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Spring Semester

Academic Offerings

The Italy Center offers courses on a rotating basis each year. Below you will find the courses listed by semester linked to their full course descriptions. Please note the following items when considering your course schedule (applicable to semester programs only):

  • All courses are three (3) credits unless otherwise noted
  • 12-15 total credit hours per semester (any more must be approved by the Director)
  • Minimum three (3) credits of Italian
  • HUM 295 and 490 are permission only and have separate applications (see each course for details)

Download the IC Academic Curriculum as a PDF (updated document available soon)


Spring Semester

**courses vary based on student interest**

Art History 299: Artbreakers: Italian Women Artists from Renaissance to Modern Era

ARH 299 Syllabus

Generally speaking, the history of Italian art deals sporadically with female artists and considers only a few famous cases. From the Renaissance to today, female artists have often played a significant role in the history of art. This course offers the students a journey—from a female perspective—through Italian Art from the Late Renaissance to Modern times.

Art 253: Introduction to Digital Video Production & Human Rights

ART/CMM 253 Syllabus

This program combines classroom instruction and video production work with work in the Bologna community. Students, with faculty members serving as supervisors, are placed at a local immigrant association and are asked to produce a short web documentary based on the needs of the community. Students will work in teams to find, shape, and tell stories about the lives of recent immigrants. In addition, students will be required to attend film screenings at the Bologna Human Rights Nights International Film Festival and to meet with international filmmakers.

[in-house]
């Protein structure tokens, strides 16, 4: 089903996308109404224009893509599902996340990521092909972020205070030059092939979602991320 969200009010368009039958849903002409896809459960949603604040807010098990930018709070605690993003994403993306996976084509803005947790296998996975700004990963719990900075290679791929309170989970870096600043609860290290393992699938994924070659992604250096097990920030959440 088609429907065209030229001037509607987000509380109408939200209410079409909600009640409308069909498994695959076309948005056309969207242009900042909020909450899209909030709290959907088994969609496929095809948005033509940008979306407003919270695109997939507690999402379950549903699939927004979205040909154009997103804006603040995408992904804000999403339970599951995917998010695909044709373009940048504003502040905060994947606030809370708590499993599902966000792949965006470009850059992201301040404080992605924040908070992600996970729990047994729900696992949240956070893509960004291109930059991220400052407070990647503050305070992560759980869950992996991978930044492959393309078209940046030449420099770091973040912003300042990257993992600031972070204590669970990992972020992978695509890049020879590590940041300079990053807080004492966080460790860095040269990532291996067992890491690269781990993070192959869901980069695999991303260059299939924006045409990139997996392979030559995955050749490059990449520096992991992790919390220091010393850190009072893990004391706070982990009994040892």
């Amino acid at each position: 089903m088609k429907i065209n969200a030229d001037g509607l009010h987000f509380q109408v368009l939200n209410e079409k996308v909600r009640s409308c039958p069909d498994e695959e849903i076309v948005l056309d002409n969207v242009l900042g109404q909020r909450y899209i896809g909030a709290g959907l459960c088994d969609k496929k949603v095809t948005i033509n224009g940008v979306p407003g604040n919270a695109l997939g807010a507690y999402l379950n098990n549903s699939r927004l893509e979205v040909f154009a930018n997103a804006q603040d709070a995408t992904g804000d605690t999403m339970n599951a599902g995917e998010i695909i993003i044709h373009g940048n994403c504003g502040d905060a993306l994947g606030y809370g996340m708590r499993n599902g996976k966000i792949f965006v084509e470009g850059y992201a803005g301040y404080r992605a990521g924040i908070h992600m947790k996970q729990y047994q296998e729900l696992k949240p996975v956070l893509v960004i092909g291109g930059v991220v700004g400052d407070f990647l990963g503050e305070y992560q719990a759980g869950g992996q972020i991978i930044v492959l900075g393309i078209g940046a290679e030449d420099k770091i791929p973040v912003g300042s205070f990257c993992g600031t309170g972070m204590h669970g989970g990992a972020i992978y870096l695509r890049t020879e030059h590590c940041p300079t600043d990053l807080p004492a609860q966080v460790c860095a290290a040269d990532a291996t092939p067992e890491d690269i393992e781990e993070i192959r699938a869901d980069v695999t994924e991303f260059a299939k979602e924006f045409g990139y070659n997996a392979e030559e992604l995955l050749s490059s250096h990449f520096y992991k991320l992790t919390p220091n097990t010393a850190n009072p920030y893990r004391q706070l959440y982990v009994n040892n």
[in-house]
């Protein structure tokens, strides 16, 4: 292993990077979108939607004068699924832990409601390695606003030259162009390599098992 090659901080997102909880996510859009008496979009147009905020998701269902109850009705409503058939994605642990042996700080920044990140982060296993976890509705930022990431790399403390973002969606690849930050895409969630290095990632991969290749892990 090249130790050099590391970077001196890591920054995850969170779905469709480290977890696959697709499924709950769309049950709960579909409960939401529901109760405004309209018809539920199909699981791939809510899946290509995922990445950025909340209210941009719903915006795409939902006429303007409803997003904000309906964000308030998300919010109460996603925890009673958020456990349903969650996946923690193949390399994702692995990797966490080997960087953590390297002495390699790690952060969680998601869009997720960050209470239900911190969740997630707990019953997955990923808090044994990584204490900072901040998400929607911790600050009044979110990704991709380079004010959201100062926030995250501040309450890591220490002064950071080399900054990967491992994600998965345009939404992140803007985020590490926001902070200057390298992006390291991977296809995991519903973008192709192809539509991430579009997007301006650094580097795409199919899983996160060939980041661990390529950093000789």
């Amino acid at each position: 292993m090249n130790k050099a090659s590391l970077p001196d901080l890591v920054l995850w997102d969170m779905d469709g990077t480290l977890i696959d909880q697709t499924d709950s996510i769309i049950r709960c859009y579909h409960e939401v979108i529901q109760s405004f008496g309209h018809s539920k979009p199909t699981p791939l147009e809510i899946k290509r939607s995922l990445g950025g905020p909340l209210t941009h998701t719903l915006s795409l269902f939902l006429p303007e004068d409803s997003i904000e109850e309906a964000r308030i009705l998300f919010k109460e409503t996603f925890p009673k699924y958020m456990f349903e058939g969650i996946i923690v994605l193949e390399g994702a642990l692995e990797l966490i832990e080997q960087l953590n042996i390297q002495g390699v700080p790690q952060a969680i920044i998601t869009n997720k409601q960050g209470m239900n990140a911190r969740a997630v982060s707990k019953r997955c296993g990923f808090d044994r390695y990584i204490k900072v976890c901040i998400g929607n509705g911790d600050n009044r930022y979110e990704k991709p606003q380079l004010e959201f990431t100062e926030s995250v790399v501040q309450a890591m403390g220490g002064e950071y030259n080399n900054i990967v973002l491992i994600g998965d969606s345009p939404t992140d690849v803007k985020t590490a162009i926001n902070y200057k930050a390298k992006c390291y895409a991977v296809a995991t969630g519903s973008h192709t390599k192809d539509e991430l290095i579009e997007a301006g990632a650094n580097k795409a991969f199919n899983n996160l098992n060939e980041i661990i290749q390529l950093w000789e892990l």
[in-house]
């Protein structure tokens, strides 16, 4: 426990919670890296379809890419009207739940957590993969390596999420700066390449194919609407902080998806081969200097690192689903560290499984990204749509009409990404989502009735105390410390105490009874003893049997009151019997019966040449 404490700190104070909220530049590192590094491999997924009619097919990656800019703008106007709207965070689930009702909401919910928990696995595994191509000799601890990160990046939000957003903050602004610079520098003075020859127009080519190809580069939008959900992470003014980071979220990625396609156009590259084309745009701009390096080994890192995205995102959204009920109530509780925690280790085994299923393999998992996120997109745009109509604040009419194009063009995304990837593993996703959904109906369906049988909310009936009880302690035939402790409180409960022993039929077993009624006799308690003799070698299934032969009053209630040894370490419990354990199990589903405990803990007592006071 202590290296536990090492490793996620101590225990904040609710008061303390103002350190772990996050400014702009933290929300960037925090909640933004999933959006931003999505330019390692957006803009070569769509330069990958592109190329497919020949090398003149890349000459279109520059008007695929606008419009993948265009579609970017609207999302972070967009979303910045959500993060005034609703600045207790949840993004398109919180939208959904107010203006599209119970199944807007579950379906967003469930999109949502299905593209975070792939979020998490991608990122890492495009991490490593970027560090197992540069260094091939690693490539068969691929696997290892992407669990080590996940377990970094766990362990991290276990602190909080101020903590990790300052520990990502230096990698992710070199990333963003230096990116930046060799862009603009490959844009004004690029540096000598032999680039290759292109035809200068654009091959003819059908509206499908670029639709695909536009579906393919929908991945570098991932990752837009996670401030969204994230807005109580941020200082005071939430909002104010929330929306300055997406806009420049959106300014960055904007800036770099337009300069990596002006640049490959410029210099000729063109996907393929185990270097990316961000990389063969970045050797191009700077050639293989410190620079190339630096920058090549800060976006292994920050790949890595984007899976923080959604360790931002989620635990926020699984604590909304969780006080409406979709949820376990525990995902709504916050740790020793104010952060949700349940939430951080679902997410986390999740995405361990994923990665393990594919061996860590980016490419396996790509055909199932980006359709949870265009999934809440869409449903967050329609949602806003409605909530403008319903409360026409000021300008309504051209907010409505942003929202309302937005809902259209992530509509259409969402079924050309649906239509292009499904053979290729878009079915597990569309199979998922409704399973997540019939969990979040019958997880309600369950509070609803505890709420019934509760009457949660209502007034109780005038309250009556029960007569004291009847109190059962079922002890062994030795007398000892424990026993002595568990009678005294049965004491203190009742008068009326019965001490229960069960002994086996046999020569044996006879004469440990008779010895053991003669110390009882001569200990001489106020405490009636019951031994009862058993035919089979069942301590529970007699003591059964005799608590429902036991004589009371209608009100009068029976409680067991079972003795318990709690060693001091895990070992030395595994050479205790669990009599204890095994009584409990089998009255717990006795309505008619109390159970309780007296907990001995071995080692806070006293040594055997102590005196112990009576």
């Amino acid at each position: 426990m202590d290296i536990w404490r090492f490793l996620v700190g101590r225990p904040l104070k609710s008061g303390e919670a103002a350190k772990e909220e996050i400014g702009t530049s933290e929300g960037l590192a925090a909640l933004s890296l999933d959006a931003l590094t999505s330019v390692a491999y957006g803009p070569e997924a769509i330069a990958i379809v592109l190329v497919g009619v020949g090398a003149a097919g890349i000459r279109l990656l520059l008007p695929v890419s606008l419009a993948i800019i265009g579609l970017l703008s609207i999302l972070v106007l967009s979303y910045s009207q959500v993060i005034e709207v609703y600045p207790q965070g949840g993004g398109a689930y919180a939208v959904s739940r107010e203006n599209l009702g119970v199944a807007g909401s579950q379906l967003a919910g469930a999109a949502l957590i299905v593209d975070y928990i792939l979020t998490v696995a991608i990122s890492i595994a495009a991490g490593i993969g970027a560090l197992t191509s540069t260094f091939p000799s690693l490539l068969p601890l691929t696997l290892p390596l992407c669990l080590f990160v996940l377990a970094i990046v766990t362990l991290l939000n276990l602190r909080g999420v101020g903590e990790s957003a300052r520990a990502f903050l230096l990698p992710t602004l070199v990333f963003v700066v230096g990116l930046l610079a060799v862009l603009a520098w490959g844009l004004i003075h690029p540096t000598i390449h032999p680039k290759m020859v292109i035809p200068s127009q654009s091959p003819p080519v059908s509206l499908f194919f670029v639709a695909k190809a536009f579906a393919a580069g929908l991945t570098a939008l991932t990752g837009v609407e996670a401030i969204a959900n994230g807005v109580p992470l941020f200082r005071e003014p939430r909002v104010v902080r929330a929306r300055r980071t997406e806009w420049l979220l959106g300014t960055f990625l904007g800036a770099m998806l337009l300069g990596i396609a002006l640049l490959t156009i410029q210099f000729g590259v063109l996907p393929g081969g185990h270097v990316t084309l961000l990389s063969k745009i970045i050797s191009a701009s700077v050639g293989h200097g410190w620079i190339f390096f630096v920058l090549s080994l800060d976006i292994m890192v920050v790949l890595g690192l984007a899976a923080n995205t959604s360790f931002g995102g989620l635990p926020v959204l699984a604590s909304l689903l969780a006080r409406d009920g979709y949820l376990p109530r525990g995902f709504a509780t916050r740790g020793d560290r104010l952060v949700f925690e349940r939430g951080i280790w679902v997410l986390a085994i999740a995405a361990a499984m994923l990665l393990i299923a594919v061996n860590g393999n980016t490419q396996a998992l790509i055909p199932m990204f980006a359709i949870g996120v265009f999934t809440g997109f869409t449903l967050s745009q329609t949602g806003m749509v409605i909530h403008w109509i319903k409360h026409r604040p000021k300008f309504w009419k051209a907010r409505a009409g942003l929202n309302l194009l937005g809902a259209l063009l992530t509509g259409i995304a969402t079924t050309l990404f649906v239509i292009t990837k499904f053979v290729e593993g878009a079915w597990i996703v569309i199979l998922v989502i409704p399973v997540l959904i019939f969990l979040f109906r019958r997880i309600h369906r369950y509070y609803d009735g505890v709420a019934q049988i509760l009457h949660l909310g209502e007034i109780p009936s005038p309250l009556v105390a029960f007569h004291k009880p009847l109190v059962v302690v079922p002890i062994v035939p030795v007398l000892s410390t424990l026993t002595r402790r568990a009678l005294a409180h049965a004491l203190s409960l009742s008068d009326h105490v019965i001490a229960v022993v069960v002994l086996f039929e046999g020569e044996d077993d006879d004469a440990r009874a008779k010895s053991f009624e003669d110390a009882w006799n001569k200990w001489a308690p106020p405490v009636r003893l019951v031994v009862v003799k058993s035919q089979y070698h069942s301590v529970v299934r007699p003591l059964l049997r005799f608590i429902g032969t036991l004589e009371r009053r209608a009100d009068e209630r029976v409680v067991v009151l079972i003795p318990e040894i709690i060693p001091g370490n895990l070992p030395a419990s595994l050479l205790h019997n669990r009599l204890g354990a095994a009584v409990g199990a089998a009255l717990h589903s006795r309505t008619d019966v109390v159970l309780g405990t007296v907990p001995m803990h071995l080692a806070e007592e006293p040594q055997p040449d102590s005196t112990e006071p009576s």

Biology 110: Environmental Biology

BIO 110 Syllabus

In this course we will study the interrelationships between humans and their environment. The course furnishes an understanding of biological principles and the properties of life. It explores the fundamentals of ecology and their relevance to human impact on natural systems. This includes ecosystem structure and function, population dynamics, human impacts on the earth’s natural resources, and “green” economics.

Business 309: Environment, Business, and Ethics

BUS 309 Syllabus

An exploration of environmental issues on the global scale, exploring ethical and economic dilemmas as they arise with the increasing interaction of Global North and South.

Communications 253: Introduction to Digital Video Production & Human Rights

ART/CMM 253 Syllabus

This program combines classroom instruction and video production work with work in the Bologna community. Students, with faculty members serving as supervisors, are placed at a local immigrant association and are asked to produce a short web documentary based on the needs of the community. Students will work in teams to find, shape, and tell stories about the lives of recent immigrants. In addition, students will be required to attend film screenings at the Bologna Human Rights Nights International Film Festival and to meet with international filmmakers.

English 295: Literature–Mediterranean Place, Race, & Language

ENG 295 Syllabus

This course will focus on literary texts that deal with travel/displacement and issues of conflict, difference and alienation while engaging in a new place, culture, and language. The novellas, poems, novels and short stories, written between the high middle ages and the end of the last century, from primarily Italy, but also England and the United States, will mirror and help students to make sense of some of the things that they are experiencing this semester as they travel throughout Italy, the Balkans and Western Europe.

History 315: Understanding the Mediterranean

HIST 315 Syllabus